Sunday, 13 January 2013

"I would rather be whole than good"

Carl Jung is reported to have said  - "I would rather be whole than good".  Perhaps now I understand the meaning of this profoundly meaningful quote; prior to recent years -- my attention, my focus and my effort would always be on being perceived 'good'.    During my childhood I saw myself as good, every time I earned the labels like obedient, disciplined, caringintelligent etc.  It became habit to earn those labels.  As  I grew older my addiction with being perceived good continued.  It was important for me to be seen as a good son, good student, good employee, good boss, good husband, good father, good friend et al.  That defined my persona, ego, and self-image.  Much later I began to understand the difference between 'growing older' and 'growing up'. Hopefully,  now I comprehend the true difference between 'whole' and 'perceived good'.


I fail to be whole when 
  • I am angry and act to be seen as calm
  • I feel the right thing to do is to reject and I end up accepting
  • I wish to reprimand but chose to praise
  • I must disagree but for the sake of diplomacy agree
  • I love but pretend to be indifferent
  • ... 
Often our urge to appear 'good' is driven by our roles such as those of a parent, teacher, boss, colleague, sibling, friend, spouse, lover etc.  That's precisely where the contradiction lies -- the moment one embraces 'goodness' over 'wholeness' the very effectiveness of the relationship gets compromised and consequently the joy in that role diminishes.  In Sanskrit the matching word for wholeness is pūrṇa; how can one be an effective parent or a teacher or a lover without being pūrṇa?  The projected goodness may at best  provide  transient happiness but can never be a substitute for meaningful relationship or a fulfilling satisfaction of doing justice to the role (refer  http://celebratetheright.blogspot.in/2013/01/happiness-versus-meaningfulness_6.html).  

The wholeness implies health; for, the English word “health” originally meant a state of "wholeness".  No wonder that for scores of bodily illnesses borne by people, the root cause is lack of wholeness.   Conversely, many a people become Healthy by embracing the process of attaining wholeness.   How does one attain  wholeness? Here's my take on this process -- it is by 
  • Reclaiming the child in you -- the child who is pure, the child who's content with her uniqueness, the child who doesn't  need a facade or filter to be, the child who embraces inquiry in place of judgement or prejudice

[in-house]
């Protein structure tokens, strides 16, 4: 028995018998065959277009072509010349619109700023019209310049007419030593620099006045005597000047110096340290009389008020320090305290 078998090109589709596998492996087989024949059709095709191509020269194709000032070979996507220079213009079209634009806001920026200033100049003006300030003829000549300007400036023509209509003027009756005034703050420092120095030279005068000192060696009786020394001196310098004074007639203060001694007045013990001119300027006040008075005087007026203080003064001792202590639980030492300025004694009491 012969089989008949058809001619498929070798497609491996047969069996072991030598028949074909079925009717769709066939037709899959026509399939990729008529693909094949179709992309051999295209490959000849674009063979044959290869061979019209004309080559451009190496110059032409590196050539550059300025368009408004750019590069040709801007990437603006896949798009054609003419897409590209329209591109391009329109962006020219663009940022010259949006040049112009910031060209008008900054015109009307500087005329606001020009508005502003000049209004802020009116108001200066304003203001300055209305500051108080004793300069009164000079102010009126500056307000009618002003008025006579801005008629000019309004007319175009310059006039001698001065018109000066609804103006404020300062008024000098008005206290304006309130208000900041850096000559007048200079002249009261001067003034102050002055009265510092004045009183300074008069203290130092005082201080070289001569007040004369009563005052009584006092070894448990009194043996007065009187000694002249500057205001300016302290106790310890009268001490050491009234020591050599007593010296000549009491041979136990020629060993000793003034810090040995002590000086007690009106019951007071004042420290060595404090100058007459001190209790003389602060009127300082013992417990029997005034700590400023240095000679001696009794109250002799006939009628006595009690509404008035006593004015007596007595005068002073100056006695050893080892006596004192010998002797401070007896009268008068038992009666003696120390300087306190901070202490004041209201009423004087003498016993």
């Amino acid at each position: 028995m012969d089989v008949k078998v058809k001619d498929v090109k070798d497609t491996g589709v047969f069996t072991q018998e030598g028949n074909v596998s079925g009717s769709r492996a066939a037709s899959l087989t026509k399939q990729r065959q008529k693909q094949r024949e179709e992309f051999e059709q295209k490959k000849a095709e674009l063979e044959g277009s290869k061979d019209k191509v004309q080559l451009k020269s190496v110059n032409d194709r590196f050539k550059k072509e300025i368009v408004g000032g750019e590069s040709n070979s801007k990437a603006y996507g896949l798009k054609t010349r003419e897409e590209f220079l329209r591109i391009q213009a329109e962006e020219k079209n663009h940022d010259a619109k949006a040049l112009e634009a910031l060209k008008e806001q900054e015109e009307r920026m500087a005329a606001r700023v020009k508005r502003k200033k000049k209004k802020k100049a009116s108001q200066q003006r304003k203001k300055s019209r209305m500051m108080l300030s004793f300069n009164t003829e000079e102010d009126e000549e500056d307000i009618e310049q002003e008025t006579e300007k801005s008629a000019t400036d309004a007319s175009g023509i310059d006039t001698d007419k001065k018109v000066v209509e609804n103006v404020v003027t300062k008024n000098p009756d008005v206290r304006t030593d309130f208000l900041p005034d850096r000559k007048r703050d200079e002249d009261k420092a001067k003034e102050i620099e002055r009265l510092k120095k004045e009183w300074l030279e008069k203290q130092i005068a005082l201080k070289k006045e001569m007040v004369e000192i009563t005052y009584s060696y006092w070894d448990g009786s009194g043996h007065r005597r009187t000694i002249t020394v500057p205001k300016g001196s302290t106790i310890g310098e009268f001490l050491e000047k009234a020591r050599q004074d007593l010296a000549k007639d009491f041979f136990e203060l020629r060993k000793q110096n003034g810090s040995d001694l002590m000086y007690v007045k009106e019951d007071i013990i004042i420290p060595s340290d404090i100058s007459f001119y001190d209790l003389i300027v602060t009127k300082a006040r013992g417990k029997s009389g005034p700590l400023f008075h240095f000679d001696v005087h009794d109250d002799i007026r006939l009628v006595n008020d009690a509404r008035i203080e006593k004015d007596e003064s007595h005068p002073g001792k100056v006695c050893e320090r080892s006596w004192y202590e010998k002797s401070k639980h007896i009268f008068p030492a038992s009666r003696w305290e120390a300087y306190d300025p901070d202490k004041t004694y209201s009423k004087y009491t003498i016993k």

• Cultivating authenticity -- claiming to be the one who I am, truly and always
  • Living congruently -- when thoughts, feelings & actions are in alignment and in harmony with one's inner core
  • Listening to your inner-self
Wholeness may be a distant destination for most of us but it is a journey worth pursuing; and that requires courage for, as Jung said, "The attainment of wholeness requires one to stake one's whole being. Nothing less will do; there can be no easier conditions, no substitutes, no compromises."


What would you say? Are you ready to join me in shedding the facade of goodness? Are you ready to stake your whole being to become "whole"? 


7 comments:

  1. Very aptly put Harish, if one focuses on being whole rather than good, the person is forced to discover, invent and evolve "how" to be authentic, yet remain respectful of the relationship, respectful for the person. This "how" will enable the prson to refine his/ her approach to every subject, communication, transaction, etc. and that brings out the best in the person. The possible problem is while being whole the person might develop an attitude of "I dont care as long as I am whole" and that forces me to think that there is an art and science of being whole which is very different from being good.

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  2. Harish,
    great to see you blogging! the subject clearly is very close to your personal journey at this point of time and hence comes through with clarity and conviction, laced with crisp articulation- is "whole"!As usual slightly variant view point added ! There is not much difference between "BEING good and/or whole" but a whole lot different between striving "to look " good ! good cannot but be whole!
    wrmest rgds
    satish

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  3. Interesting, Harish, thanks for blogging. Keep it going. Your blog is very inspiring. The word 'good' conjures , for me, the good work by Howard Gardener & Cziksentmihayi. Also , Jim Collins work on 'good' to great! etc. If it weren't for the wholesomeness of 'good' ..What would the world be, organisations be, life be, we people be, relationships be..

    Whole ...to me is elusive ! Every moment we are completing ourselves. becoming.. transforming. To me 'whole' is a destination ..a journey of 'becoming'. My debate with you Harish is, can I ever be whole, completely ? I am whole now.. gone .. next.. whole next.. gone thereafter.. so it is ephemeral.. it is momentary.. it is becoming.. what remains is the ever so present good.. which comes out of wholesomeness.. in an attempt to being/becoming whole!

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  5. Thank you Prashant, Satish, Sunita, Neha for enriching this blog with your comments. Also, thanking others who emailed their views. What is evident is that people who have evolved can integrate with ease the ‘wholeness’ and ‘goodness’. Wishing all of us the best to further evolve along this continuum and always feel 'good' in being 'whole'

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